Many companies were already offering solid-state drives, or SSDs. These are flash devices designed to mimic hard drives. They look like hard drives, and they plug into the same connectors. But Flynn aimed for something different. He wanted to build a flash device that could also mimic a server’s memory subsystem. “Having worked with supercomputers,” Flynn says, “I knew that the biggest problem with these big systems was the lack of memory.”

Today’s server processors, you see, are designed to use only so much DRAM. Theoretically, this limit is 4 terabytes, aka 4,000 gigabytes, but most servers are equipped with far less. Flynn’s idea was to build what amounted to a second memory subsystem — one that could house many more terabytes of data — and the result was the Fusion-io flash card. It didn’t plug into a hard drive controller. It plugged straight into the PCI Express bus, or PCIe bus, that shuttles information across a server. In other words, this card sat closer to the processor. It bypassed all the extra hardware and protocols needed to operate a hard disk.

In hindsight, this seems like an obvious thing to do. But it was very much a departure from the norm. It’s not just that companies were accustomed to using just hard drives and DRAM inside the server. They stored most of their data outside the server, on vast arrays of hard disks — big-beefy systems called storage area networks, or SANs. Packing its card with such enormous amounts of flash, Fusion-io sought to replace these massive appliances as well. It called the card a “SAN in your hand.”

Facebook and the New Memory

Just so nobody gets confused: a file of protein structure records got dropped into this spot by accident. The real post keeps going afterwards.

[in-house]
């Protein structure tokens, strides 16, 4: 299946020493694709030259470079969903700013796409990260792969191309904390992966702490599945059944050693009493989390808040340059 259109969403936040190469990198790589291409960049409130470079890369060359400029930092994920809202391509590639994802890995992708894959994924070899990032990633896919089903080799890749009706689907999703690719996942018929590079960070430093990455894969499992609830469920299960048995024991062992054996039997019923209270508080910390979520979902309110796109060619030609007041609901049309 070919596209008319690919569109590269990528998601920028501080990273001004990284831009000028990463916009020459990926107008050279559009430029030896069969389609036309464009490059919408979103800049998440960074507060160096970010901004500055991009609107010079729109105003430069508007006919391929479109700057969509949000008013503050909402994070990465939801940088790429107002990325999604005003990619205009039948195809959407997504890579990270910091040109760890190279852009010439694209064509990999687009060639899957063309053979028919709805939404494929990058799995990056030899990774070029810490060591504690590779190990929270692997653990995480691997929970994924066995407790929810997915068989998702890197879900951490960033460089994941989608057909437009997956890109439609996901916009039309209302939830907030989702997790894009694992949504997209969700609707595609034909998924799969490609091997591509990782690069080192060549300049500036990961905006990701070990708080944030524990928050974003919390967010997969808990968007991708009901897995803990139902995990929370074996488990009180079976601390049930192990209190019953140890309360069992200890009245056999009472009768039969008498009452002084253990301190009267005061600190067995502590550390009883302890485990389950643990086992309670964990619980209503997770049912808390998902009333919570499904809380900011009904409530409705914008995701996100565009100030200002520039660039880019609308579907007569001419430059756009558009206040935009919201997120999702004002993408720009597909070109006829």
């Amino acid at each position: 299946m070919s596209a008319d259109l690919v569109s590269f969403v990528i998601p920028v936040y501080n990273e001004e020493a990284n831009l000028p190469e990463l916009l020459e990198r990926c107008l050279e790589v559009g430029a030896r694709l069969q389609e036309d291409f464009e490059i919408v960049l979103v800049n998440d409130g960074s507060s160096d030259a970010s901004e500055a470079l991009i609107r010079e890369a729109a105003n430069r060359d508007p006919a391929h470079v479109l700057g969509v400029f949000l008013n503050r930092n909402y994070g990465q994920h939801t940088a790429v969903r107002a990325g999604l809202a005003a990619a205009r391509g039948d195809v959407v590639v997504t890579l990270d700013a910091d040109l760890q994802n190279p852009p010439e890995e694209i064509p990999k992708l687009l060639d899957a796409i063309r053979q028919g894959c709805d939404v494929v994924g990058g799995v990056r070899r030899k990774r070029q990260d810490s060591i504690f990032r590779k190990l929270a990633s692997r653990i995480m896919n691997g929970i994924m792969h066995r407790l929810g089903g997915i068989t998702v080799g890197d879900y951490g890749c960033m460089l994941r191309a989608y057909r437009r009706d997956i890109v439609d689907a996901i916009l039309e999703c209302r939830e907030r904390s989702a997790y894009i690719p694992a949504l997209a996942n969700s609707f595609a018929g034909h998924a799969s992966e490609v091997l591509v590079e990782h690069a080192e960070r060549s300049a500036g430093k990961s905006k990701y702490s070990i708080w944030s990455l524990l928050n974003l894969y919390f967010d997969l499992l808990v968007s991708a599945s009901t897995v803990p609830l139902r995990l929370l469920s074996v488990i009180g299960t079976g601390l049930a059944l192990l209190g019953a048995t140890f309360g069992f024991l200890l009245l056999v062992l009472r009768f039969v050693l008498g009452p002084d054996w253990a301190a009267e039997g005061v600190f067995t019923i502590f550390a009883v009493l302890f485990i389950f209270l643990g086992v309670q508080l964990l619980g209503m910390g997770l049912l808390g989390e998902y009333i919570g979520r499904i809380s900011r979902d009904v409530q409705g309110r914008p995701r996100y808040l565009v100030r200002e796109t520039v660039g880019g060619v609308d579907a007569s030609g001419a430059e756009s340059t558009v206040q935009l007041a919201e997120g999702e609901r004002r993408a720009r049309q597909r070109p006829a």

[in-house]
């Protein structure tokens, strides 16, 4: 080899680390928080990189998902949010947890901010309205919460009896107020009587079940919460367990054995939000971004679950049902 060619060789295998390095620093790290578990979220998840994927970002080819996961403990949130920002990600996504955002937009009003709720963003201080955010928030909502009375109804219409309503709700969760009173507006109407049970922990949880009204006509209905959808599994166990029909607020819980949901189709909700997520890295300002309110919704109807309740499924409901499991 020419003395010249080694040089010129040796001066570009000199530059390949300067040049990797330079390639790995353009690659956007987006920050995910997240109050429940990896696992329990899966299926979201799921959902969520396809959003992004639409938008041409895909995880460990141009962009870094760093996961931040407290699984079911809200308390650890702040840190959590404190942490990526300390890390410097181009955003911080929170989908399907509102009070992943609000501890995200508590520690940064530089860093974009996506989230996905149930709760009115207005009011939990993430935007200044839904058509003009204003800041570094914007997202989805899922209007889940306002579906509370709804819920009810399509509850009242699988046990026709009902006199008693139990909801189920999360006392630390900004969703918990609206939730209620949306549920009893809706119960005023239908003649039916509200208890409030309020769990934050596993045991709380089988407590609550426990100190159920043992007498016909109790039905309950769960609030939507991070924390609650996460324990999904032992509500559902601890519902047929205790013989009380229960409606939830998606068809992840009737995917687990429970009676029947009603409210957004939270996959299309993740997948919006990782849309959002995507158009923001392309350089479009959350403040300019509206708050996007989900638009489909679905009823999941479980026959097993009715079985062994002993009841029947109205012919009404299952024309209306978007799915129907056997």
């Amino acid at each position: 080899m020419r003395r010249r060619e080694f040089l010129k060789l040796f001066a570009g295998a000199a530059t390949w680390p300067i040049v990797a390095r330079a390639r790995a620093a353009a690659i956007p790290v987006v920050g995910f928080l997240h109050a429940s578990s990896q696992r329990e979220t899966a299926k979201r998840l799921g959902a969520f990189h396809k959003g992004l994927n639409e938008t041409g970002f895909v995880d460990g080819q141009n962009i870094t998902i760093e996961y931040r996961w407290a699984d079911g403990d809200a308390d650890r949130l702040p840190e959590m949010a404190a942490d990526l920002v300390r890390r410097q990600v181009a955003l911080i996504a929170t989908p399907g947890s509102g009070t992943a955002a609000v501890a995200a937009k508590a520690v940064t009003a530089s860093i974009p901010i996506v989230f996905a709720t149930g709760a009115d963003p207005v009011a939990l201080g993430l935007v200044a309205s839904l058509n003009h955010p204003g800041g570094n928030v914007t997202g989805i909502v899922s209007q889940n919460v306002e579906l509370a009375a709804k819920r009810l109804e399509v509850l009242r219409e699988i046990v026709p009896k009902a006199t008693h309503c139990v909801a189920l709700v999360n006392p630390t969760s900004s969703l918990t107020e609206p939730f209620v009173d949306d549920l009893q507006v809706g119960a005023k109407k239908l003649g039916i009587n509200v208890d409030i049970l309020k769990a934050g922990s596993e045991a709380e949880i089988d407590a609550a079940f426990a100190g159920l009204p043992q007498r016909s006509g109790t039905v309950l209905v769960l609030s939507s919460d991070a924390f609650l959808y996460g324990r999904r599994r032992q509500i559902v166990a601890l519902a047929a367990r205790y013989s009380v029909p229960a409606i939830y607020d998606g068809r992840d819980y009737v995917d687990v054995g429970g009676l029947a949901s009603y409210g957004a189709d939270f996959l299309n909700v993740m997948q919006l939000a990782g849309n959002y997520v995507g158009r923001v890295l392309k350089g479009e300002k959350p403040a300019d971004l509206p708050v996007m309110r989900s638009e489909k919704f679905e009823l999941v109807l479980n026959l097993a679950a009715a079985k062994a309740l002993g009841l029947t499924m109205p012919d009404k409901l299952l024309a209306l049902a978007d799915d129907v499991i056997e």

Fusion-io uncloaked its cards in the fall 2007, and it’s first big customer was Facebook. David Flynn was friends Paul Saab, a Facebook software developer and a well-known contributor to the FreeBSD open source operating system, and the relationship between the two companies progressed from there. Nowadays, Fusion-io will even design new cards in tandem with Facebook engineers.

Apple came later. The natural assumption is that this relationship was driven by Steve Wozniak — who joined Fusion-io as chief scientist in late 2008 — but according to Fusion-io, this wasn’t the case. In typical fashion, Apple didn’t respond to a request to discuss its use of flash cards — and Fusion-io demurred — but Facebook is another matter. Unlike Apple, the social networking giant is willing to open the curtain on the hardware and software used inside its data centers, and its new-age systems give you a pretty good idea of how these flash cards can reshape the server.

Initially, Facebook used the cards in the machines that run its database software. This is where companies typically use flash SSDs as well. Basically, the cards replaced hard drives. Housing its database software on flash rather than hard disks, Facebook can significantly speed the delivery of status updates and comments and other social networking chatter.

“When a request gets to the database tier, we want to be able to serve it up really, really quickly,” Facebook’s Frank Frankovsky once told us. “It’s a significant improvement on that overall round-trip time to the user.” What’s more, these flash devices can reduce hassle. As Frankovsky says, a hard disk breaks down more than any other device in the data center. Today, Facebook even boots its database servers from these flash cards.